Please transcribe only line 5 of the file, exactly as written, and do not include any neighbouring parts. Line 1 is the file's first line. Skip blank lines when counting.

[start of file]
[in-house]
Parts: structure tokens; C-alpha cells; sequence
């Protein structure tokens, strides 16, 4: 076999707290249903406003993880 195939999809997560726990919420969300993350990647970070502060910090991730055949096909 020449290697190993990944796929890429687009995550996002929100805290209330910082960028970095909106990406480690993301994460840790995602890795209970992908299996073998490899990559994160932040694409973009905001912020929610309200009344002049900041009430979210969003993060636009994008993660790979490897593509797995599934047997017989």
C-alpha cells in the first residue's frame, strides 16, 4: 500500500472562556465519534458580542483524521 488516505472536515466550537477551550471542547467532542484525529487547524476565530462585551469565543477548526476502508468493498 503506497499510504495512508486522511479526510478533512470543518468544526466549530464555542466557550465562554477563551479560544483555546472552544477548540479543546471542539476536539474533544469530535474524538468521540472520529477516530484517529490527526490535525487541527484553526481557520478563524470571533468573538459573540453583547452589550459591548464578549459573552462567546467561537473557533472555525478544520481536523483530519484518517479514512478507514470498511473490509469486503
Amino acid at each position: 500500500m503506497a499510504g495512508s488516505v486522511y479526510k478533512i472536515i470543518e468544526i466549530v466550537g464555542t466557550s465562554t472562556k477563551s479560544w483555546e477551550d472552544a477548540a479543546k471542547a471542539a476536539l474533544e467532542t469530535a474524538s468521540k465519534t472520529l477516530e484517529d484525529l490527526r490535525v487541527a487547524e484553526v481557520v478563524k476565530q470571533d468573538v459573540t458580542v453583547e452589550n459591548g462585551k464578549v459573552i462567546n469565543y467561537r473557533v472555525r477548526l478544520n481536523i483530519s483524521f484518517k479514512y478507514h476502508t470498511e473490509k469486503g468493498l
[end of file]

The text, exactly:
Amino acid at each position: 500500500m503506497a499510504g495512508s488516505v486522511y479526510k478533512i472536515i470543518e468544526i466549530v466550537g464555542t466557550s465562554t472562556k477563551s479560544w483555546e477551550d472552544a477548540a479543546k471542547a471542539a476536539l474533544e467532542t469530535a474524538s468521540k465519534t472520529l477516530e484517529d484525529l490527526r490535525v487541527a487547524e484553526v481557520v478563524k476565530q470571533d468573538v459573540t458580542v453583547e452589550n459591548g462585551k464578549v459573552i462567546n469565543y467561537r473557533v472555525r477548526l478544520n481536523i483530519s483524521f484518517k479514512y478507514h476502508t470498511e473490509k469486503g468493498l